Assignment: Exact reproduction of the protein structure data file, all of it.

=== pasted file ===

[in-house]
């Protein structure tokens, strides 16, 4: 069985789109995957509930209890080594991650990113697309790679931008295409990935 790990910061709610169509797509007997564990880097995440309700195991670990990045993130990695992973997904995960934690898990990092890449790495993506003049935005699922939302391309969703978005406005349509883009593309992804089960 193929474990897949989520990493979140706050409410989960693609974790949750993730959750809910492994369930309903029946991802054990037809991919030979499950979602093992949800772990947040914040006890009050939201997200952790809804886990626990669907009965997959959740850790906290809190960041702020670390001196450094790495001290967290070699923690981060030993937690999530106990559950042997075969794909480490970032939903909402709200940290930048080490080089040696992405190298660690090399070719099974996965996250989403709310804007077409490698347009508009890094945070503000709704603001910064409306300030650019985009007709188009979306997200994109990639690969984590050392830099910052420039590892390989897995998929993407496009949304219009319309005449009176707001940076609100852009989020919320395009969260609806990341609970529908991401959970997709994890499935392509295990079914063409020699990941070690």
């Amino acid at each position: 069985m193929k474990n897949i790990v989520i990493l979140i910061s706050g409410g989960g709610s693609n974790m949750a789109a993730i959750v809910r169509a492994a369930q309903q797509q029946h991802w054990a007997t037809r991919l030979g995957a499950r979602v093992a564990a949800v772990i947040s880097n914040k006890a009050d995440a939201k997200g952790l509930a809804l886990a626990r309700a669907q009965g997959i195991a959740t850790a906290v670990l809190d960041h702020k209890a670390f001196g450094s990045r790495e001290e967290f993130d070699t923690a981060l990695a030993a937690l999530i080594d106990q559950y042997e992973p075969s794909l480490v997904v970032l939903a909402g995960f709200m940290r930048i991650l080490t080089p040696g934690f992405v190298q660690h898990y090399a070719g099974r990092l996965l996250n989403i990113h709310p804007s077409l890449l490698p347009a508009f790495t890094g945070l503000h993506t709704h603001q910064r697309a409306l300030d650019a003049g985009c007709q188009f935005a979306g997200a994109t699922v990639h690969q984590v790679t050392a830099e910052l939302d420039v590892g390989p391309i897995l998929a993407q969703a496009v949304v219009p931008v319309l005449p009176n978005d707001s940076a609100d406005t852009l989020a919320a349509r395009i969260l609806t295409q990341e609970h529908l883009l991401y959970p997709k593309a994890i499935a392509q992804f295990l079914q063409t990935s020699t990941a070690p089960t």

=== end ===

[in-house]
């Protein structure tokens, strides 16, 4: 069985789109995957509930209890080594991650990113697309790679931008295409990935 790990910061709610169509797509007997564990880097995440309700195991670990990045993130990695992973997904995960934690898990990092890449790495993506003049935005699922939302391309969703978005406005349509883009593309992804089960 193929474990897949989520990493979140706050409410989960693609974790949750993730959750809910492994369930309903029946991802054990037809991919030979499950979602093992949800772990947040914040006890009050939201997200952790809804886990626990669907009965997959959740850790906290809190960041702020670390001196450094790495001290967290070699923690981060030993937690999530106990559950042997075969794909480490970032939903909402709200940290930048080490080089040696992405190298660690090399070719099974996965996250989403709310804007077409490698347009508009890094945070503000709704603001910064409306300030650019985009007709188009979306997200994109990639690969984590050392830099910052420039590892390989897995998929993407496009949304219009319309005449009176707001940076609100852009989020919320395009969260609806990341609970529908991401959970997709994890499935392509295990079914063409020699990941070690």
């Amino acid at each position: 069985m193929k474990n897949i790990v989520i990493l979140i910061s706050g409410g989960g709610s693609n974790m949750a789109a993730i959750v809910r169509a492994a369930q309903q797509q029946h991802w054990a007997t037809r991919l030979g995957a499950r979602v093992a564990a949800v772990i947040s880097n914040k006890a009050d995440a939201k997200g952790l509930a809804l886990a626990r309700a669907q009965g997959i195991a959740t850790a906290v670990l809190d960041h702020k209890a670390f001196g450094s990045r790495e001290e967290f993130d070699t923690a981060l990695a030993a937690l999530i080594d106990q559950y042997e992973p075969s794909l480490v997904v970032l939903a909402g995960f709200m940290r930048i991650l080490t080089p040696g934690f992405v190298q660690h898990y090399a070719g099974r990092l996965l996250n989403i990113h709310p804007s077409l890449l490698p347009a508009f790495t890094g945070l503000h993506t709704h603001q910064r697309a409306l300030d650019a003049g985009c007709q188009f935005a979306g997200a994109t699922v990639h690969q984590v790679t050392a830099e910052l939302d420039v590892g390989p391309i897995l998929a993407q969703a496009v949304v219009p931008v319309l005449p009176n978005d707001s940076a609100d406005t852009l989020a919320a349509r395009i969260l609806t295409q990341e609970h529908l883009l991401y959970p997709k593309a994890i499935a392509q992804f295990l079914q063409t990935s020699t990941a070690p089960t």